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Foodborne and waterborne illness among Canadian Indigenous populations: A scoping review.
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Foodborne and waterborne illness among Canadian Indigenous populations: A scoping review.

Can Commun Dis Rep. 2017 Jan 05;43(1):7-13

Authors: Jung J, Skinner K

Abstract
Background: Indigenous populations are often at higher risk for foodborne illness than the general Canadian population.
Objective: To investigate the extent of the literature on the link between food safety and the occurrence of foodborne and waterborne illness in Canadian Indigenous populations.
Methods: A scoping review was conducted using search strings in five databases and grey literature to identify all papers that studied a Canadian Indigenous population and referred to any potential associations between food safety (including consumption and preparation of traditional foods and retail foods) or water safety practices and food or waterborne illness. Two authors screened papers based on inclusion and exclusion criteria. Included documents were analyzed for emergent themes.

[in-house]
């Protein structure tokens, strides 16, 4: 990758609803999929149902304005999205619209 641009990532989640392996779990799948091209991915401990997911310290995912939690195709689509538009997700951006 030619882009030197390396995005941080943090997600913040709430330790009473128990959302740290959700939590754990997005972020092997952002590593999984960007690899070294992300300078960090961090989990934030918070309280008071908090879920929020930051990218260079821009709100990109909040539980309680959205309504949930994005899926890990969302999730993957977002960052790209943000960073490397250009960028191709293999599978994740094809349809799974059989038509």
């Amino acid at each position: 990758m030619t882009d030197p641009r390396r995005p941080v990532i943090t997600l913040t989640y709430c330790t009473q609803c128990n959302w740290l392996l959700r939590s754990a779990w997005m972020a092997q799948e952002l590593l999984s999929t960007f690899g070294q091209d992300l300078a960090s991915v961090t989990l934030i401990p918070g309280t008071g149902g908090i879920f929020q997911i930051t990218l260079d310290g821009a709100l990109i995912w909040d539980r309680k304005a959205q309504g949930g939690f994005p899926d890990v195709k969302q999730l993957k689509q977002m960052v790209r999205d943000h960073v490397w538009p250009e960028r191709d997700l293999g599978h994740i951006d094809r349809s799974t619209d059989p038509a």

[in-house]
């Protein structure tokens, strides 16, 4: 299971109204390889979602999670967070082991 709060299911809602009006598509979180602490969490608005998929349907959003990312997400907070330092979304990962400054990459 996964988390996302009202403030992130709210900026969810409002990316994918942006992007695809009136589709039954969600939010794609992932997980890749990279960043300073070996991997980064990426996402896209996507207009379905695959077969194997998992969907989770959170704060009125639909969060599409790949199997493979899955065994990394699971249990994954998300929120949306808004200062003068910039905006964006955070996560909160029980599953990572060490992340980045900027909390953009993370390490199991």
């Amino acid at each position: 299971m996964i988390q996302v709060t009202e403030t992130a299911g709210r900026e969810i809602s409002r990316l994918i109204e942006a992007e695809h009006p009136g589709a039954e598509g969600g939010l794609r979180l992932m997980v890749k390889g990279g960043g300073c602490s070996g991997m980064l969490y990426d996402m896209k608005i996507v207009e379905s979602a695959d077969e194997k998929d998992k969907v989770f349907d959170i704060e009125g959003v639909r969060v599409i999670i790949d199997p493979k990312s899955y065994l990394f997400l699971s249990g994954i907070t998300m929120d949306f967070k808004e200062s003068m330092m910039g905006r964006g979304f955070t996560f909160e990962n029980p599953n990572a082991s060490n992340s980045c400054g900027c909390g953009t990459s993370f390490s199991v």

Results: From 1,718 unique records identified, 21 documents were selected. Foodborne illness was most common in children up to 14 years old. Walrus, seal, caribou and whale were the most common traditional foods tied to foodborne illness and were primarily associated with botulism and trichinosis. Aside from consuming the food raw, fermentation was the most common traditional preparation method linked to foodborne illness. There was concern about the safety of retail food but no clear link was identified with foodborne illness. Lastly, although there was concern about tap water, the use of alternate water sources, such as untreated brook water, and hygiene and cleaning practices in communities with boil water advisories were the most common risk behaviours associated with waterborne illness.
Conclusion: Consumption of certain game meats, as well as the use of traditional fermentation practices may lead to an increased risk of foodborne illness among Indigenous populations. Concern about tap water may lead to use of unsafe alternate water sources. Further research is needed to examine potential culturally appropriate food and water safety opportunities.

PMID: 29770041 [PubMed]

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